[Note 3] Subparagraph (B) provides, in pertinent part, as follows:
"The State agency may guarantee child care by-- "(i) providing such care directly; "(ii) arranging the care through providers by use of purchase of service contracts, or vouchers; "(iii) providing cash or vouchers in advance to the caretaker relative in the family; "(iv) reimbursing the caretaker relative in the family; or "(v) adopting such other arrangements as the agency deems appropriate." 42 U.S.C. Section 602 (g)(1)(B).
This legislation also sets a ceiling on the amount a State spends for child care that will qualify for Federal matching funds, and sets minimum standards for the quality of the child care provided, including that it must meet State and local safety conditions, and that parental access must be allowed. 42 U.S.C. Section 602 (g)(3)(B).
[Note 4] The State also must guarantee child care "for each family with a dependent child requiring such care, to the extent that such care is determined by the State agency to be necessary for an individual in the family to accept employment or remain employed." 42 U.S.C. Section 602 (g)(1)(A)(i)(I).
[Note 5] In further support of this reading of the legislation, we note the obviously conditional language of 42 U.S.C. Section 602 (i), governing the provision of child care to families at risk of becoming eligible for AFDC. In Section 602 (i)(1)(C), Congress determined that "[e]ach State agency may, to the extent that it determines that resources are available, provide child care . . . to any low income family [at risk of becoming eligible for AFDC]" (emphasis added). Congress knew how to condition the obligation to provide child care on the availability of a State's resources. See Russello v. United States, 464 U.S. 16, 23 (1983). See also INS v. Cardoza-Fonseca, 480 U.S. 421, 432 (1987).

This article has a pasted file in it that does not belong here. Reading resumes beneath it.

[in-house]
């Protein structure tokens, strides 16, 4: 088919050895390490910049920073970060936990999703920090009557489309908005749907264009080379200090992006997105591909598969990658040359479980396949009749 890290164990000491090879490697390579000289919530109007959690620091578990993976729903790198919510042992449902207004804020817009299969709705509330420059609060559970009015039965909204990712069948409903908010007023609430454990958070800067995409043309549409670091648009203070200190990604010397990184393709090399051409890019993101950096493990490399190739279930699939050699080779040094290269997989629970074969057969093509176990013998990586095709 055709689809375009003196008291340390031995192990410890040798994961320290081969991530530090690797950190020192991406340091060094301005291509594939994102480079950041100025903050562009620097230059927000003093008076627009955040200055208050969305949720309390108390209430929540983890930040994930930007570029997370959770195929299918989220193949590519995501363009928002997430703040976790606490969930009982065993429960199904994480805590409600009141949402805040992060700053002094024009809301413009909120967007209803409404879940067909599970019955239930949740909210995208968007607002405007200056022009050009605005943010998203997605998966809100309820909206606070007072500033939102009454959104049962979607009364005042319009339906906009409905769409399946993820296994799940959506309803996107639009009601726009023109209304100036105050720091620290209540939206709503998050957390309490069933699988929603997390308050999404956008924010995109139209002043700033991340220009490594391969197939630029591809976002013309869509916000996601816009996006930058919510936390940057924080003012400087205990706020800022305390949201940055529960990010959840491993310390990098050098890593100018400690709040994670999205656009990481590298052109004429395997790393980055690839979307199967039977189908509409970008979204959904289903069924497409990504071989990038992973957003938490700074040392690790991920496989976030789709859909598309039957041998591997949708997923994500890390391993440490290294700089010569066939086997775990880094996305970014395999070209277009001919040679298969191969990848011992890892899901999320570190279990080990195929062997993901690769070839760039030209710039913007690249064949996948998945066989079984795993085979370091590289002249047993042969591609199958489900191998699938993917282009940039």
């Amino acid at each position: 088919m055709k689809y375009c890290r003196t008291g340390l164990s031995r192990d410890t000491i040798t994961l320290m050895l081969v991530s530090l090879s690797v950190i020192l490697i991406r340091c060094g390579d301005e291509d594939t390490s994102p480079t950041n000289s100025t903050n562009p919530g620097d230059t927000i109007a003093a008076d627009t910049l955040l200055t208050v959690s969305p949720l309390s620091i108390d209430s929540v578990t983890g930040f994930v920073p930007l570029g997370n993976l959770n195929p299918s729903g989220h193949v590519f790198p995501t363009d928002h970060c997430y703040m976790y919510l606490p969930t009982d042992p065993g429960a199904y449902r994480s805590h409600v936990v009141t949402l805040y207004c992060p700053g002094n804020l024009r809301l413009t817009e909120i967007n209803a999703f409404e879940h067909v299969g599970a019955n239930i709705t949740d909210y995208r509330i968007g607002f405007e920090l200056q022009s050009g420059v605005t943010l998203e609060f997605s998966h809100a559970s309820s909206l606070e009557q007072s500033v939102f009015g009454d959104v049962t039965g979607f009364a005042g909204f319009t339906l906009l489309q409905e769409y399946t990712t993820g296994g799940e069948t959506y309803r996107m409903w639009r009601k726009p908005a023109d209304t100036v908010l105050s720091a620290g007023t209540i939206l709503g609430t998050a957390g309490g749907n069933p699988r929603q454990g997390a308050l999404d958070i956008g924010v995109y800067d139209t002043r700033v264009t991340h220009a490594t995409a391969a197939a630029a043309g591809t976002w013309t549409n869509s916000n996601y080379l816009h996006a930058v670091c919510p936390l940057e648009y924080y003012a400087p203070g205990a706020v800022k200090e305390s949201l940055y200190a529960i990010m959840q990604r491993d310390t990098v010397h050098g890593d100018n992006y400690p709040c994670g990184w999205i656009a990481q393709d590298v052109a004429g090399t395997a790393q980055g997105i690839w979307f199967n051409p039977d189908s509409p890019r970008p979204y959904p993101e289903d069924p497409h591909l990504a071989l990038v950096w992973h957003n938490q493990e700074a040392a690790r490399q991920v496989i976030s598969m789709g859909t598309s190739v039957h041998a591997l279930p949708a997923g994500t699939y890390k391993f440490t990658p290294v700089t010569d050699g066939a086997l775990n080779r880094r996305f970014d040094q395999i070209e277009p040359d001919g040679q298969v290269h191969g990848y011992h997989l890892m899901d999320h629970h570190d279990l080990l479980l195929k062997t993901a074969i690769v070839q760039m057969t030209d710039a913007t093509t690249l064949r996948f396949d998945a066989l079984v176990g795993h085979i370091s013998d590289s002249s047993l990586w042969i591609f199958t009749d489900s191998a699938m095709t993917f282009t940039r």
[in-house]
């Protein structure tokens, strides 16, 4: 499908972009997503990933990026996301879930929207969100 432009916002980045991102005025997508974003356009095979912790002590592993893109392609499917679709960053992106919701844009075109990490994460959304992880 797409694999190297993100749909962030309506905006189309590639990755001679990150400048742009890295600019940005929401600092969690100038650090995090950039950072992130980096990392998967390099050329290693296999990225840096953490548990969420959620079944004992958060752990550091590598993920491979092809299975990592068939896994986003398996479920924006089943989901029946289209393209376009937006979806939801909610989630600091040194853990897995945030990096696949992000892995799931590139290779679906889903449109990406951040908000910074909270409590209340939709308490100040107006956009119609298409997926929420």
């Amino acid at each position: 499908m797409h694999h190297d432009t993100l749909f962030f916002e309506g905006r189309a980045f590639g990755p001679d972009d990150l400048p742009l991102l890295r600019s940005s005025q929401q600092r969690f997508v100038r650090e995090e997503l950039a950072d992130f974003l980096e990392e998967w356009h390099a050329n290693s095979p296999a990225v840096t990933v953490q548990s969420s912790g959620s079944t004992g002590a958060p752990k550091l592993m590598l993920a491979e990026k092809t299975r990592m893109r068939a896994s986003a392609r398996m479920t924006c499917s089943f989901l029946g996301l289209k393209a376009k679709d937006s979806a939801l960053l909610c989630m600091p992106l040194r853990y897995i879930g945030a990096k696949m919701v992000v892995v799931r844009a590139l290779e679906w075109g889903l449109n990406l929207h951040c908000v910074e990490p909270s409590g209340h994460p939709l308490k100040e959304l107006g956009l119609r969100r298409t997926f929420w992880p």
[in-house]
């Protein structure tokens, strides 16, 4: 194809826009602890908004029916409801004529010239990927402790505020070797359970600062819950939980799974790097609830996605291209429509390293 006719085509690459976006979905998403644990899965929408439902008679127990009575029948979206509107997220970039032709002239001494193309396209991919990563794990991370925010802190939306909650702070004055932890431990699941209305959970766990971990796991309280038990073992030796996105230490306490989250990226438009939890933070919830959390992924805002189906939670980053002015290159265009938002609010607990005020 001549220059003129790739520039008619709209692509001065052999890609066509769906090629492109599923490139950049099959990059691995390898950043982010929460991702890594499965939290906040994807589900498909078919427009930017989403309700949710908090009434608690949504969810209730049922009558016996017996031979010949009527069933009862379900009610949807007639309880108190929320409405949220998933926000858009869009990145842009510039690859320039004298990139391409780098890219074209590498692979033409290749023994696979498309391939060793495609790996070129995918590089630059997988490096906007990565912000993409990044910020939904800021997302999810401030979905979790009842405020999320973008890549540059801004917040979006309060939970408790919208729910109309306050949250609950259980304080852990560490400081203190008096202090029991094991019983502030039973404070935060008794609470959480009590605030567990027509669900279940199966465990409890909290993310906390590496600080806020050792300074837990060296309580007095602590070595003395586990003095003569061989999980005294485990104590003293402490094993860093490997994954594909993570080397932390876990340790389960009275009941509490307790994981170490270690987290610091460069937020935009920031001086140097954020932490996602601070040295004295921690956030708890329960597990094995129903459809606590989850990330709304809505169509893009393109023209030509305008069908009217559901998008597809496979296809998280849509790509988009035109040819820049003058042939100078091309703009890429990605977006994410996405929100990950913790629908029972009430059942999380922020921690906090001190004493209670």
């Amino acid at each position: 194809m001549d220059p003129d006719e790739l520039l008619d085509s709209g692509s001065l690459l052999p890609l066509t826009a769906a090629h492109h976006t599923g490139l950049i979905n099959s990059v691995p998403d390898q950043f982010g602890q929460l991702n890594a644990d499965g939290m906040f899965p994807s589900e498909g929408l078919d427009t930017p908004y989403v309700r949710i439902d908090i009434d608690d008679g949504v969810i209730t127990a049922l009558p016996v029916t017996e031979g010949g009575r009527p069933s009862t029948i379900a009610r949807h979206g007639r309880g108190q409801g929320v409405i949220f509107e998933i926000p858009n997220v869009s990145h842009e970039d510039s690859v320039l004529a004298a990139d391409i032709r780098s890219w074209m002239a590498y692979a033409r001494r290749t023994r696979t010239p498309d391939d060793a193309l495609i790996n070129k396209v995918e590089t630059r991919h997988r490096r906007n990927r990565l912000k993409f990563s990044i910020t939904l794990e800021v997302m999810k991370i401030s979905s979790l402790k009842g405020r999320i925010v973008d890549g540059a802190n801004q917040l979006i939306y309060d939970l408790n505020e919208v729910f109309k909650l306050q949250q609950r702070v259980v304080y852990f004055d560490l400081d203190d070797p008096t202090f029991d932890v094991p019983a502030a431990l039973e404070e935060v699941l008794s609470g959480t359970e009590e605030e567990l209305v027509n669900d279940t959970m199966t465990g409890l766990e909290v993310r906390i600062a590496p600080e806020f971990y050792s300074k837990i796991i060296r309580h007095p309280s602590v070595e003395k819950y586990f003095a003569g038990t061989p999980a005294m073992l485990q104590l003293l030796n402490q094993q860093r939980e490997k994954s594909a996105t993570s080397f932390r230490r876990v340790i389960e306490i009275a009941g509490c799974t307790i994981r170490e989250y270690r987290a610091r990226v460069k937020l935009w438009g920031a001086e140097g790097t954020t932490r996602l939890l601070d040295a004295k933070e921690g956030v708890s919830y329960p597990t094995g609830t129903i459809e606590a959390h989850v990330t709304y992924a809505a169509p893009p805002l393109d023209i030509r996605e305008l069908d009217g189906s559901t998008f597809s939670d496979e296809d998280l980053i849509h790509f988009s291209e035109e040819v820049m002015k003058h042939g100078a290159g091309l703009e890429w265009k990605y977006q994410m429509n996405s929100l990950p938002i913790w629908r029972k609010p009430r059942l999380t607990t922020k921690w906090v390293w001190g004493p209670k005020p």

[Note 6] The United States Department of Health and Human Services (HHS) commentary on its final regulations implementing the FSA also supports the plaintiffs' position: "The Statute requires the State to guarantee child care for participants in a JOBS activity; individuals in other approved education or training activities; and employed individuals. We, therefore, believe that the State is obligated to guarantee care even if it has not required an individual to participate or accept employment" (emphasis added). 54 Fed. Reg. 42,217 (Oct. 13, 1989). The HHS interpretation of the FSA, if reasonable, is entitled to deference. Chevron U.S.A. Inc. v. Natural Resources Defense Council, Inc., 467 U.S. 837, 844 (1984).
[Note 7] The department points out that the named plaintiffs are all in postsecondary education programs, and that postsecondary education is a discretionary component of a State's JOBS program. 42 U.S.C. Section 682 (d)(1)(B). The department argues that, because it has the discretion to rewrite its JOBS program to exclude postsecondary education which would foreclose the plaintiffs from JOBS participation and the provision of child care, it should be able simply to deny them child care based on a shortage of resources. The fact that the department could exclude certain components from MassJOBS does not mean that, having included those components, the department is free to ignore the mandates of the FSA.
[Note 8] Our interpretation also finds support in the HHS final regulations implementing the FSA:
"In areas where child care of the appropriate type cannot be located by JOBS participants, the State must be prepared to assist these individuals in locating care. Such assistance may take the form of referral to existing child care resource and referral services, or direct assistance based upon information gathered through the State agency's own consultation, coordination, and research efforts. In addition, the State may provide assistance to other AFDC applicants and recipients in locating such care. However, the State is not required to provide child care directly or to otherwise create child care services. Where child care cannot be located, an individual cannot be required to participate, or to accept or retain employment." 54 Fed. Reg. 42,217 (Oct. 13, 1989).